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Karla BerbrayerBy KARLA BERBRAYER
This past fall, my husband Alan and I were planning a trip to Israel to visit our daughter, who is studying in Tel Aviv. We have been to Israel many times; we lived in Israel for a year with our four children – so we were looking for another way to view the country.

As we were contemplating our options, I noticed an email from JNF float across my computer. A bike tour of the Negev desert was being advertised. I shared this ad with my husband, who is an avid cyclist – and his response came back to me in a matter of minutes. Let’s do it!
Without much information, and quicker than we decide what to order in a restaurant, we booked our spots on the bike tour. The excitement of seeing Israel as cyclists, and having an active vacation as part of a group, was enticing to us.
That’s when we were told that a number of the participants were from Edmonton. We thought –really? Amazing. It will be fun to hang out with other prairie folk. Must be an interesting group if they all want to go cycling together. We had no idea what we were getting ourselves into.
We met up with the group in Tel Aviv on the date of the bike departure. Alan and I quickly discovered that we were “the foreigners”. Of our intimate group of 14, ten of the members of the group hailed from Edmonton. The other four included my husband and me, the father of one of the Edmontonians - who is based in Niagara on the Lake, and a woman from Toronto.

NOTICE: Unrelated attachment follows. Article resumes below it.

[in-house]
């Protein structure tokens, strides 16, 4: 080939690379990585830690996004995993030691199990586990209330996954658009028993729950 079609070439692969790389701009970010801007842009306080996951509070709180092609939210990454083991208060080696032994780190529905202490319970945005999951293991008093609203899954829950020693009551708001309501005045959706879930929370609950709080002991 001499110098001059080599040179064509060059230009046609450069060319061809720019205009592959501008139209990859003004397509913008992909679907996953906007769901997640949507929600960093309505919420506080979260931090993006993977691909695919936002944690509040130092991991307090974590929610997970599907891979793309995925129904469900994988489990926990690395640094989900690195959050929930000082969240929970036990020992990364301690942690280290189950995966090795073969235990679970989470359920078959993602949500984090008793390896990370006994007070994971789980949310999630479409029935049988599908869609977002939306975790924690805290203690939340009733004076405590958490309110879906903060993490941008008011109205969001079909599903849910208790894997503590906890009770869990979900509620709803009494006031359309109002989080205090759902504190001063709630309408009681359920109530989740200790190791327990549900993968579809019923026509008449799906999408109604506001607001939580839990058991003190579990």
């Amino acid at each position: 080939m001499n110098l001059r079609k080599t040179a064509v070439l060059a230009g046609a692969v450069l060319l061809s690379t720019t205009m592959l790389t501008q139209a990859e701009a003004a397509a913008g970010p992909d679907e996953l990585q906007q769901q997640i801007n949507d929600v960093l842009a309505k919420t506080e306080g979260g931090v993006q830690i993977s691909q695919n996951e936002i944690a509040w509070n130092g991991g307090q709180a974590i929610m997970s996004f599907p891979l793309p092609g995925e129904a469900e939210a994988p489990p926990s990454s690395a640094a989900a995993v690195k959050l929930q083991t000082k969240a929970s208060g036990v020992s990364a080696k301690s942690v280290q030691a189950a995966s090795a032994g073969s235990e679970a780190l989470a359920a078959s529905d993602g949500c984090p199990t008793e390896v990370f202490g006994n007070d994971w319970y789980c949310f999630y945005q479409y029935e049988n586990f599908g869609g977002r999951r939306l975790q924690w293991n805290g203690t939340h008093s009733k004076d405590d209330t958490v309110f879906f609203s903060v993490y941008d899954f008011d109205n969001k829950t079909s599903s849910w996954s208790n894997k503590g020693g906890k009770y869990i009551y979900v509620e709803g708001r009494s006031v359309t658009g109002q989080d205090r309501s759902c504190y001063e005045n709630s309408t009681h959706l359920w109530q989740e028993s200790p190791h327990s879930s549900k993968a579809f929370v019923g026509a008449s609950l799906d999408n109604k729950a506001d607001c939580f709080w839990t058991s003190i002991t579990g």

From the first night the group bonded immediately. Despite the fact that we were  “the foreigners”, we were warmly welcomed into the group. Laughs were in abundance. Within a short period of time, our group developed a roster of inside jokes, code words, and affectionate teasing of one another. Sure, there were the stronger cyclists and the less experienced cyclists, but the bottom line was that we were all committed to this incredible experience of seeing the beauty and culture of the country of Israel together.

We cycled for seven days, accumulating a total of just under 240 kilometres in our trek through the Negev.
Our journey began with a drive from Tel Aviv to Ashkelon. En route we stopped to visit “Achim l’Chaim” – Brothers for Life. This JNF project had a profound impact on all of us. Achim l’Chaim is an organization that supports wounded soldiers. Soldiers shared powerful stories of the traumas that had changed their lives, the impact of PTSD, and other injuries that they had survived. We left Achim l’Chaim with strong memories of the soldiers we had encountered.
After an overnight in Ashkelon, we mounted our bikes for our first serious day of cycling. We headed to the Erez crossing, looking into Gaza, where we focused our cameras in the opposite direction from Gaza, as one is not supposed to photograph the Erez border crossing.
 We continued by bike to Sderot, well known for being close to the border of Gaza and the recipient of many rocket attacks over the years. I was surprised to see the work that had been done in this city by JNF. There were several beautiful parks and developments within the city. From the publicity I’d read about the seriousness of the attacks the city had undergone, this is not at all what I expected. As a matter of fact, we had the best lunch of the whole trip in a small restaurant in Sderot, where the serving staff continued to bring copious amounts of food to our tables. It is impressive to see how well the residents of Sderot live, despite the constant danger – evidence that JNF has done much to improve their standard of living.